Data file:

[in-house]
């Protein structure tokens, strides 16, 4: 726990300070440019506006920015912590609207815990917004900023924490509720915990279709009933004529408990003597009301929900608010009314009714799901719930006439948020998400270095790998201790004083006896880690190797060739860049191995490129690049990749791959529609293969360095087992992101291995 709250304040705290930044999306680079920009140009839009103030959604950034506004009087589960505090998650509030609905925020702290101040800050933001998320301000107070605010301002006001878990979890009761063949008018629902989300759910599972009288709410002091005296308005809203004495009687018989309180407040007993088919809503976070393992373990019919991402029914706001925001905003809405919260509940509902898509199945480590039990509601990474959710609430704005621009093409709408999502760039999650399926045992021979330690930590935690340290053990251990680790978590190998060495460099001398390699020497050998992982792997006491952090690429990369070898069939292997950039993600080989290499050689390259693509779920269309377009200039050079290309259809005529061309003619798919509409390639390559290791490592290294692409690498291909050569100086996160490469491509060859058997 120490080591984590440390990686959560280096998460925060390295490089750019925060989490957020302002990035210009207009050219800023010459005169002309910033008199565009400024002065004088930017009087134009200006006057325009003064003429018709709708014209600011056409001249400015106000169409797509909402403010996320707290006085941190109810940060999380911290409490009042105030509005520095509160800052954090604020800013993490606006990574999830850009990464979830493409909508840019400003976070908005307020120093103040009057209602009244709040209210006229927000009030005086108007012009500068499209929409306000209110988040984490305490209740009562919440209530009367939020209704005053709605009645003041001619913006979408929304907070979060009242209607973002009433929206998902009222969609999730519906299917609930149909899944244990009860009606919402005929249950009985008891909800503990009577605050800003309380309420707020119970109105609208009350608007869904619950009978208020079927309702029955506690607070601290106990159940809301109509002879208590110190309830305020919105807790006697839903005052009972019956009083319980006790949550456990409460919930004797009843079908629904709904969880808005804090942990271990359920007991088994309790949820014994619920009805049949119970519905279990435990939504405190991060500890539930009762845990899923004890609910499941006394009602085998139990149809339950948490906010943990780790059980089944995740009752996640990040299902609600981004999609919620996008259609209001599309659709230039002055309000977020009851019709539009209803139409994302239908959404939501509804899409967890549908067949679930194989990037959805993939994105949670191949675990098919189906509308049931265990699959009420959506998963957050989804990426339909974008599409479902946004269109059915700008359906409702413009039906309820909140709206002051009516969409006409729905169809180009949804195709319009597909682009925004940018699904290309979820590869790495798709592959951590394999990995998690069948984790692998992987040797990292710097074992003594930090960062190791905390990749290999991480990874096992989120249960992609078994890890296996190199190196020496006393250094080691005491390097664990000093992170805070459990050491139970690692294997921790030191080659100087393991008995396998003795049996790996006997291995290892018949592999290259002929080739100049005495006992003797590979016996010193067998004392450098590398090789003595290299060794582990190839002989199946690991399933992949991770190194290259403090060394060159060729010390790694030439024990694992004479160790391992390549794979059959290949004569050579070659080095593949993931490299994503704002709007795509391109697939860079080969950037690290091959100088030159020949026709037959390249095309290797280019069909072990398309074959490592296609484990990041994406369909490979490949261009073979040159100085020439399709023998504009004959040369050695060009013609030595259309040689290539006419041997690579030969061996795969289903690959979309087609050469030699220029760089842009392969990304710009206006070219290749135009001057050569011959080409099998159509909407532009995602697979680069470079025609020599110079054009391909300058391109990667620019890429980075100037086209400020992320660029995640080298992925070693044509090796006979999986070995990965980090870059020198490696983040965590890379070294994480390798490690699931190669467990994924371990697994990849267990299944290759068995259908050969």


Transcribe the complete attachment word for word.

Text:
[in-house]
């Protein structure tokens, strides 16, 4: 726990300070440019506006920015912590609207815990917004900023924490509720915990279709009933004529408990003597009301929900608010009314009714799901719930006439948020998400270095790998201790004083006896880690190797060739860049191995490129690049990749791959529609293969360095087992992101291995 709250304040705290930044999306680079920009140009839009103030959604950034506004009087589960505090998650509030609905925020702290101040800050933001998320301000107070605010301002006001878990979890009761063949008018629902989300759910599972009288709410002091005296308005809203004495009687018989309180407040007993088919809503976070393992373990019919991402029914706001925001905003809405919260509940509902898509199945480590039990509601990474959710609430704005621009093409709408999502760039999650399926045992021979330690930590935690340290053990251990680790978590190998060495460099001398390699020497050998992982792997006491952090690429990369070898069939292997950039993600080989290499050689390259693509779920269309377009200039050079290309259809005529061309003619798919509409390639390559290791490592290294692409690498291909050569100086996160490469491509060859058997 120490080591984590440390990686959560280096998460925060390295490089750019925060989490957020302002990035210009207009050219800023010459005169002309910033008199565009400024002065004088930017009087134009200006006057325009003064003429018709709708014209600011056409001249400015106000169409797509909402403010996320707290006085941190109810940060999380911290409490009042105030509005520095509160800052954090604020800013993490606006990574999830850009990464979830493409909508840019400003976070908005307020120093103040009057209602009244709040209210006229927000009030005086108007012009500068499209929409306000209110988040984490305490209740009562919440209530009367939020209704005053709605009645003041001619913006979408929304907070979060009242209607973002009433929206998902009222969609999730519906299917609930149909899944244990009860009606919402005929249950009985008891909800503990009577605050800003309380309420707020119970109105609208009350608007869904619950009978208020079927309702029955506690607070601290106990159940809301109509002879208590110190309830305020919105807790006697839903005052009972019956009083319980006790949550456990409460919930004797009843079908629904709904969880808005804090942990271990359920007991088994309790949820014994619920009805049949119970519905279990435990939504405190991060500890539930009762845990899923004890609910499941006394009602085998139990149809339950948490906010943990780790059980089944995740009752996640990040299902609600981004999609919620996008259609209001599309659709230039002055309000977020009851019709539009209803139409994302239908959404939501509804899409967890549908067949679930194989990037959805993939994105949670191949675990098919189906509308049931265990699959009420959506998963957050989804990426339909974008599409479902946004269109059915700008359906409702413009039906309820909140709206002051009516969409006409729905169809180009949804195709319009597909682009925004940018699904290309979820590869790495798709592959951590394999990995998690069948984790692998992987040797990292710097074992003594930090960062190791905390990749290999991480990874096992989120249960992609078994890890296996190199190196020496006393250094080691005491390097664990000093992170805070459990050491139970690692294997921790030191080659100087393991008995396998003795049996790996006997291995290892018949592999290259002929080739100049005495006992003797590979016996010193067998004392450098590398090789003595290299060794582990190839002989199946690991399933992949991770190194290259403090060394060159060729010390790694030439024990694992004479160790391992390549794979059959290949004569050579070659080095593949993931490299994503704002709007795509391109697939860079080969950037690290091959100088030159020949026709037959390249095309290797280019069909072990398309074959490592296609484990990041994406369909490979490949261009073979040159100085020439399709023998504009004959040369050695060009013609030595259309040689290539006419041997690579030969061996795969289903690959979309087609050469030699220029760089842009392969990304710009206006070219290749135009001057050569011959080409099998159509909407532009995602697979680069470079025609020599110079054009391909300058391109990667620019890429980075100037086209400020992320660029995640080298992925070693044509090796006979999986070995990965980090870059020198490696983040965590890379070294994480390798490690699931190669467990994924371990697994990849267990299944290759068995259908050969």